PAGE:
Mr. Drunk lavishes himself on another gulp of Belgian draft to accompany his story. I have no clue what he is talking about. But the good thing is that he doesn't care.

 

I think of my friend B. who's still outside in the decreasing downpour. Where I stood a few minutes ago, pondering to take out my camera as nothing ever looked both as inviting and desolate as that lit entrance with its plastic colored strip curtain, luring us in from the distance as a sacred Shangri-La. A picture, without a doubt. But looking at my wet hands and even wetter pack, I decided against it. The choices we make out of practicality.

The light on my phone switches on. Mr. Drunk stopped patting me on the back, but is now jabbing me in the ribs. Goodwill can be painful too. "Him!" he shouts, pointing at another man that is right behind him and looks - if only slightly - less drunk. Mr. Tipsy. "He knows!". I wonder what he knows, maybe he has the answers to life. Which would make this a moment of revelation that would change the rest of my days. "The name?" Mr. Tipsy is standing next to me now. Two others join. I repeat it, and try to open Maps to show him the address. Which might ring more of a bell. But no. Maps decided to call it a night. The name will have to do.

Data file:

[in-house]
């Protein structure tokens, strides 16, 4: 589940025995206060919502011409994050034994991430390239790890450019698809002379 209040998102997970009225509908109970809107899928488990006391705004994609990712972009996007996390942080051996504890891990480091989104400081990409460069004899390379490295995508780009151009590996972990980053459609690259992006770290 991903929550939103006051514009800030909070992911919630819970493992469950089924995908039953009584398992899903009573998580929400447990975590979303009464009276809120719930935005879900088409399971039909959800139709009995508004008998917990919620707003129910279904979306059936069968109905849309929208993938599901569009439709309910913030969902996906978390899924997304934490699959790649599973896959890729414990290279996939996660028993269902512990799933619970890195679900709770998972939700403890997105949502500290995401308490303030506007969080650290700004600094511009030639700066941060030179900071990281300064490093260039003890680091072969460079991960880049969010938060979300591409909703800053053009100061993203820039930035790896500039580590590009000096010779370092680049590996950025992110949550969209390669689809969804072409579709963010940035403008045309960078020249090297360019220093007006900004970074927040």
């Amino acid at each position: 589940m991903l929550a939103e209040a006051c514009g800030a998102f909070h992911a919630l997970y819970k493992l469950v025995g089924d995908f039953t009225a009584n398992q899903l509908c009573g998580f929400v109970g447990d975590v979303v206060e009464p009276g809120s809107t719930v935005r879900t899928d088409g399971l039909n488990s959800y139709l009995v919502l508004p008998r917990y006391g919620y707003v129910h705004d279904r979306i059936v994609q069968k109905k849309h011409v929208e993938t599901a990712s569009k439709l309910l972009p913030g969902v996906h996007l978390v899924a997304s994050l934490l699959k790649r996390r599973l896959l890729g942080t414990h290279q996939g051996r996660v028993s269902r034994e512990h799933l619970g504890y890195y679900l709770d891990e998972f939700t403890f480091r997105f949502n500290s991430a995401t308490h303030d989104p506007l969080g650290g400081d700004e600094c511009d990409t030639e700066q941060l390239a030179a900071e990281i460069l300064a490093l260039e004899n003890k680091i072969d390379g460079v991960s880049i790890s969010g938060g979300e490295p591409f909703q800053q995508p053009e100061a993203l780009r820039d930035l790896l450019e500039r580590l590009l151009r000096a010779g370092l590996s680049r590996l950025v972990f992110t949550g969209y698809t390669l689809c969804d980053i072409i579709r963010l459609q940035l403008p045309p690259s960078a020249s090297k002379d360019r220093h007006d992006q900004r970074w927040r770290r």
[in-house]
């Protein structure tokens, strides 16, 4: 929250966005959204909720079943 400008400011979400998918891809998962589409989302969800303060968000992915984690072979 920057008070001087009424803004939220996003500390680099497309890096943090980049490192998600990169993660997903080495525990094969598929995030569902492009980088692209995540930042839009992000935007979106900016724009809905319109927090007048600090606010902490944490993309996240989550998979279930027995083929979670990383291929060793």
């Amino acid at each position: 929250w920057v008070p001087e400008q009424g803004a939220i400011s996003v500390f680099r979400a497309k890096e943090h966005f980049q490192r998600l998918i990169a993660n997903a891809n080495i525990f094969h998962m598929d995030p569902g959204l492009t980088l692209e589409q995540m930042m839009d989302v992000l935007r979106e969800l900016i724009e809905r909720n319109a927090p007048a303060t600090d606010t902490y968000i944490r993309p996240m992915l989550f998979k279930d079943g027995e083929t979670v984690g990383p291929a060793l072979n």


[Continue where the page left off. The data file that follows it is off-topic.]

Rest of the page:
Mr. Tipsy and his crew are now involved in a lively discussion about the existence - or not - of the place I pointed out. One could seek deep metaphorical layers in their existentialist debate. But at this point I rather get to a dry and warm place. They usher me to follow them outside. Mr. Drunk continues with his story.

-- The first seven hours actually went pretty smoothly, not counting that headwind. The pace was slow, but we were making progress and the stops were few and short. Coke Is It, and gas stations are a cyclist's best friend. The last few hours; not so much. We laughed through the cloudburst that hit us around T minus 2h. But navigating on Flemish B-routes when the sun is down gets a tiny bit trickier with only one set of lights left. Let's say that a sleeping policeman on a steep descent almost ended the trip with not one, but all lights out. At which point our phones died. Like I said, prep was not our forte that day.